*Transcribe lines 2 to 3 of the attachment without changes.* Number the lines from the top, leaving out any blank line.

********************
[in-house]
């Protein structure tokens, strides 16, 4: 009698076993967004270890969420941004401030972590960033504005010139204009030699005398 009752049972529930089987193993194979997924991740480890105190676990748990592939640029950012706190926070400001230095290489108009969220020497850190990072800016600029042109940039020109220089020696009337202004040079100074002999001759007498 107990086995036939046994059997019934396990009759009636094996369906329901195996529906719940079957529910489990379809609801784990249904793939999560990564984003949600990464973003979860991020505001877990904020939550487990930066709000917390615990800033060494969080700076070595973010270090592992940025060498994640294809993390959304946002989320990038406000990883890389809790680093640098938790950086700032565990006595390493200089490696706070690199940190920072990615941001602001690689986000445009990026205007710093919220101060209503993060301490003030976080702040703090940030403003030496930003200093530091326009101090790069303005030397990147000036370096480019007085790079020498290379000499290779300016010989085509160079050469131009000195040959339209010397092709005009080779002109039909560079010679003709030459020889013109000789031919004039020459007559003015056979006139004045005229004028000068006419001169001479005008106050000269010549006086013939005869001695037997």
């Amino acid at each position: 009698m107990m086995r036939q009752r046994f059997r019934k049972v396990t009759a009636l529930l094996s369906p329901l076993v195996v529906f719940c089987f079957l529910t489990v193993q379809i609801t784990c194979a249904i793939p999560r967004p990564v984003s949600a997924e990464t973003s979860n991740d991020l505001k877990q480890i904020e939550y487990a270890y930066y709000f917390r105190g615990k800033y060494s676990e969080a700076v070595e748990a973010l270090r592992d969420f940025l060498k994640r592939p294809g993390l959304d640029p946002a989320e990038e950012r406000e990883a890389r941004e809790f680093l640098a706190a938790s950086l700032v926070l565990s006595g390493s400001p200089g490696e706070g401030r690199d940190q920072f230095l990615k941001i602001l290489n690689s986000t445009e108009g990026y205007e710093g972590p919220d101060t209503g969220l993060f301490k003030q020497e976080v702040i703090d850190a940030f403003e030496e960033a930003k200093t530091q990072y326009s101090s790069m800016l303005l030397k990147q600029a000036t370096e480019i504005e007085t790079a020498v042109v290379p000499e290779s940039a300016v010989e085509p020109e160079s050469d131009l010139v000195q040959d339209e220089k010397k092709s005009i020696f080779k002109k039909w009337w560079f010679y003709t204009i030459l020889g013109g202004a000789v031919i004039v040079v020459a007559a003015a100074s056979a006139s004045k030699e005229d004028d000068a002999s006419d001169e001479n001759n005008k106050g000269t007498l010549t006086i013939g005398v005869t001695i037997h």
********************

């Protein structure tokens, strides 16, 4: 009698076993967004270890969420941004401030972590960033504005010139204009030699005398 009752049972529930089987193993194979997924991740480890105190676990748990592939640029950012706190926070400001230095290489108009969220020497850190990072800016600029042109940039020109220089020696009337202004040079100074002999001759007498 107990086995036939046994059997019934396990009759009636094996369906329901195996529906719940079957529910489990379809609801784990249904793939999560990564984003949600990464973003979860991020505001877990904020939550487990930066709000917390615990800033060494969080700076070595973010270090592992940025060498994640294809993390959304946002989320990038406000990883890389809790680093640098938790950086700032565990006595390493200089490696706070690199940190920072990615941001602001690689986000445009990026205007710093919220101060209503993060301490003030976080702040703090940030403003030496930003200093530091326009101090790069303005030397990147000036370096480019007085790079020498290379000499290779300016010989085509160079050469131009000195040959339209010397092709005009080779002109039909560079010679003709030459020889013109000789031919004039020459007559003015056979006139004045005229004028000068006419001169001479005008106050000269010549006086013939005869001695037997």
């Amino acid at each position: 009698m107990m086995r036939q009752r046994f059997r019934k049972v396990t009759a009636l529930l094996s369906p329901l076993v195996v529906f719940c089987f079957l529910t489990v193993q379809i609801t784990c194979a249904i793939p999560r967004p990564v984003s949600a997924e990464t973003s979860n991740d991020l505001k877990q480890i904020e939550y487990a270890y930066y709000f917390r105190g615990k800033y060494s676990e969080a700076v070595e748990a973010l270090r592992d969420f940025l060498k994640r592939p294809g993390l959304d640029p946002a989320e990038e950012r406000e990883a890389r941004e809790f680093l640098a706190a938790s950086l700032v926070l565990s006595g390493s400001p200089g490696e706070g401030r690199d940190q920072f230095l990615k941001i602001l290489n690689s986000t445009e108009g990026y205007e710093g972590p919220d101060t209503g969220l993060f301490k003030q020497e976080v702040i703090d850190a940030f403003e030496e960033a930003k200093t530091q990072y326009s101090s790069m800016l303005l030397k990147q600029a000036t370096e480019i504005e007085t790079a020498v042109v290379p000499e290779s940039a300016v010989e085509p020109e160079s050469d131009l010139v000195q040959d339209e220089k010397k092709s005009i020696f080779k002109k039909w009337w560079f010679y003709t204009i030459l020889g013109g202004a000789v031919i004039v040079v020459a007559a003015a100074s056979a006139s004045k030699e005229d004028d000068a002999s006419d001169e001479n001759n005008k106050g000269t007498l010549t006086i013939g005398v005869t001695i037997h």